Accessing a Web API

After long time without posting anything, here is a project done not so long ago. I think it is a good experiment in web access and if you are looking for a complex light control; here it is.

In this post I will try to explain a C# method to access a simple Web API to get the sunset time and the sunrise time based on latitude and longitude coordinates. But first a little bit of history…

Those old enough and used to electrical things, may promptly recognize the device below.

In this picture is possible to all the components of a street light photorelay.
 (Not much really…). The LDR (light-dependent resistor) on the right, the Thermal Relay on the left and In the center, the adjusting screw.

Working Principle:

If a strong light (The Sun) reaches the LDR it will drop the resistance, increasing the current and  through the heating coil, it heats up the bimetallic strip. Due to the heat generated by the coil, both of the metals are expanded. But expansion of metal B is more than expansion of metal A. Due to this dissimilar expansion the bimetallic strip will bend towards metal A, opening the normally close contacts. When there is no light enough to keep the strip bent, the contact will close turning on the light bulb circuit.

Now let see and IOT counterpart of a photo relay:

Netduino Basic Connections

This project access the site sunrise-sunset.org thru its API, build and sending the local coordinates like this:

http://api.sunrise-sunset.org/json?lat=-22.9520946&lng=-43.2261077

To access the API I used the WebRequestMultithreaded from Netduino Samples project. A very nice and clear C# web request solution. Apart of  a simple error handling added to be used on my project,  this Web Request is like the original, including the debug messages are still there.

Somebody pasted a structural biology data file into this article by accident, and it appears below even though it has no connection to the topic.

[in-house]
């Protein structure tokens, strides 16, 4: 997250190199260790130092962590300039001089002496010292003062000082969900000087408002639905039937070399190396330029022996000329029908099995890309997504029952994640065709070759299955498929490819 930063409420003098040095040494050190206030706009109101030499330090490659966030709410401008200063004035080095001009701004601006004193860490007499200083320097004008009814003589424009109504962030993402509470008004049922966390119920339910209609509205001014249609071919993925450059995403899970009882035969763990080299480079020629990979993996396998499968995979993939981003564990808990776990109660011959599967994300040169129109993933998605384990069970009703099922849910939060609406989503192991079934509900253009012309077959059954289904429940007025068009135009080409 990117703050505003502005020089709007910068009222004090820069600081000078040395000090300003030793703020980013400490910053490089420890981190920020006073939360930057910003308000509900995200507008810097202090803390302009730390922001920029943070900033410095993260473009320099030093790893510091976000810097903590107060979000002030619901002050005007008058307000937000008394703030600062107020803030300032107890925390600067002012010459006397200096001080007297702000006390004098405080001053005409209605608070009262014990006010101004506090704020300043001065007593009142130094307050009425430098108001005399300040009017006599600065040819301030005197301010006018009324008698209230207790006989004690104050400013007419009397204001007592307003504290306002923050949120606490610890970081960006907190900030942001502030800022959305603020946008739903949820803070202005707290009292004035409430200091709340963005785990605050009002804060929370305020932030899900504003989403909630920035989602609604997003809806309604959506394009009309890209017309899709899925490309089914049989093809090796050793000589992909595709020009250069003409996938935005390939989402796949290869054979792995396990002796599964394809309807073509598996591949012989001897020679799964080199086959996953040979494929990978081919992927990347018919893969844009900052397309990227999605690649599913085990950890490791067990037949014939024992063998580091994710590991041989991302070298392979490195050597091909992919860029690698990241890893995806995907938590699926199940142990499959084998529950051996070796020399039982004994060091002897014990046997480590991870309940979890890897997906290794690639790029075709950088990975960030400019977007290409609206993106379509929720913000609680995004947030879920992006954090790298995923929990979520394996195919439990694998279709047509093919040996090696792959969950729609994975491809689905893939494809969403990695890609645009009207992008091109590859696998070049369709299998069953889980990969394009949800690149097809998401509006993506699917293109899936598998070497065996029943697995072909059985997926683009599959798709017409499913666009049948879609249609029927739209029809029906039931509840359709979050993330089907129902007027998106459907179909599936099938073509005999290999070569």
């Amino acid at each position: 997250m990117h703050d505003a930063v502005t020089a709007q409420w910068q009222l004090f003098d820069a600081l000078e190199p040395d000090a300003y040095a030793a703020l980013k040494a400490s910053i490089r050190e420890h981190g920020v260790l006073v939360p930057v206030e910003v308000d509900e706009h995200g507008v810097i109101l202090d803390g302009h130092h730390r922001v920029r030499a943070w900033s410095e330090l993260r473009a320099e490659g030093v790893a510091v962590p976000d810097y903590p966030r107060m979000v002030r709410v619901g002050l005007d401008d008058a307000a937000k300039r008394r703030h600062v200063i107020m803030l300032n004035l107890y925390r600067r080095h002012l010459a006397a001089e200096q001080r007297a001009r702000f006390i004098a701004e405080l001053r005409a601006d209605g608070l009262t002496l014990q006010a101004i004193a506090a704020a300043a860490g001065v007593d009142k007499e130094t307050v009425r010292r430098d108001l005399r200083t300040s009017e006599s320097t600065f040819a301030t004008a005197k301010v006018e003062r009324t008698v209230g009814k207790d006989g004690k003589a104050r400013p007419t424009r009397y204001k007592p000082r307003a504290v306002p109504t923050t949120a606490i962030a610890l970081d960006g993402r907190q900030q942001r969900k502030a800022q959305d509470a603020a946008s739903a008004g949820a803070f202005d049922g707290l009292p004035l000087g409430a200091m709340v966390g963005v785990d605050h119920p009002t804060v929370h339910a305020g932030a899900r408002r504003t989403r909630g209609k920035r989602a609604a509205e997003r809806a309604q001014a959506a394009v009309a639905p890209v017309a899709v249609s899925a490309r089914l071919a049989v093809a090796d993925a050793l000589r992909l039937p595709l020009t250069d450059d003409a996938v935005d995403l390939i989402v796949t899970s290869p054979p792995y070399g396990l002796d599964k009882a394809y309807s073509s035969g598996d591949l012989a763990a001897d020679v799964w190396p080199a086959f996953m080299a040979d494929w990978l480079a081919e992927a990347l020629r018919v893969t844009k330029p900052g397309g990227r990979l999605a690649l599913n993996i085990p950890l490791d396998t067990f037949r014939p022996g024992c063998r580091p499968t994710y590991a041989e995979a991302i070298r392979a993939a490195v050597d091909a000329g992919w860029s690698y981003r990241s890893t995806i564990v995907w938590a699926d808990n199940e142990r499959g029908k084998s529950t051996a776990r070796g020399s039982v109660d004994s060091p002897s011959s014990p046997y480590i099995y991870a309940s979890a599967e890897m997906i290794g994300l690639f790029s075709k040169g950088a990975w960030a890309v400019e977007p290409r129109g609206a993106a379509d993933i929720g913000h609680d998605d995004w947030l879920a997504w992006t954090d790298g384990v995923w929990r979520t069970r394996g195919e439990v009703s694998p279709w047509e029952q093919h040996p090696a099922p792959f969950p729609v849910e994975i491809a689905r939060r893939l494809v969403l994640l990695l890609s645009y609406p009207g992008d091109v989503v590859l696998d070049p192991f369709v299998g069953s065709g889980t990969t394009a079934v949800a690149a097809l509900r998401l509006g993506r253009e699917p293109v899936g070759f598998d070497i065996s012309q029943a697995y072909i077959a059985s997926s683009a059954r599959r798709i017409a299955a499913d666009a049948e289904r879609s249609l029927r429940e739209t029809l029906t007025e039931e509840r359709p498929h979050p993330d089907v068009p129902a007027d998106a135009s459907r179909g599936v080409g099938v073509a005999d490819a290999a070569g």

The site API will reply a Json object like this:

{
"results": {
"sunrise": "7:59:05 AM",
"sunset": "9:19:14 PM",
"solar_noon": "2:39:09 PM",
"day_length": "13:20:09",
"civil_twilight_begin": "7:34:39 AM",
"civil_twilight_end": "9:43:40 PM",
"nautical_twilight_begin": "7:05:28 AM",
"nautical_twilight_end": "10:12:50 PM",
"astronomical_twilight_begin": "6:35:17 AM",
"astronomical_twilight_end": "10:43:01 PM"
},
"status": "OK"
}

As you can see; there are other data related to sun position on the replayed object and this project can easily be modified to use them. This can be done in HandleResults.ParseJson method, replacing the Json key names.

It’s necessary to use a Json parser to parse the object keys “sunrise” and “sunset”. Wandering on internet I found a nice Json parser  here . Thanks to Mario Vernari for sharing this nice work. Next step is convert the time string to milliseconds and correct the time by apply the offsets GMT  and summer time, if in use.

Next, using sunset and sunriset times, spin off two threads to wait to time out and execute the events, in this case is just turn on or off the IO port D0.

The program is set to repeat this sequence every day at 1:00PM, since the sunrise and sunset time changes a little bit day by day.

The program also saves the results as default values, case the API access fails three times, default values will be used instead.

Below a simplified flow chart of the hole process:

 The system clock must be correct in order to trigger turn on/off events in the right time. This makes this project a perfect match to another project published here in this blog.

The the project was original built in C# for Netduino 2 plus using Visual Studio 2012 IDE as other related posts in this blog. The code can be found on my GitHub repository here.

By the way; the coordinates used as example are from Cristo Redentor, Rio de Janeiro. A Nice place to watch the sunset or sunrise…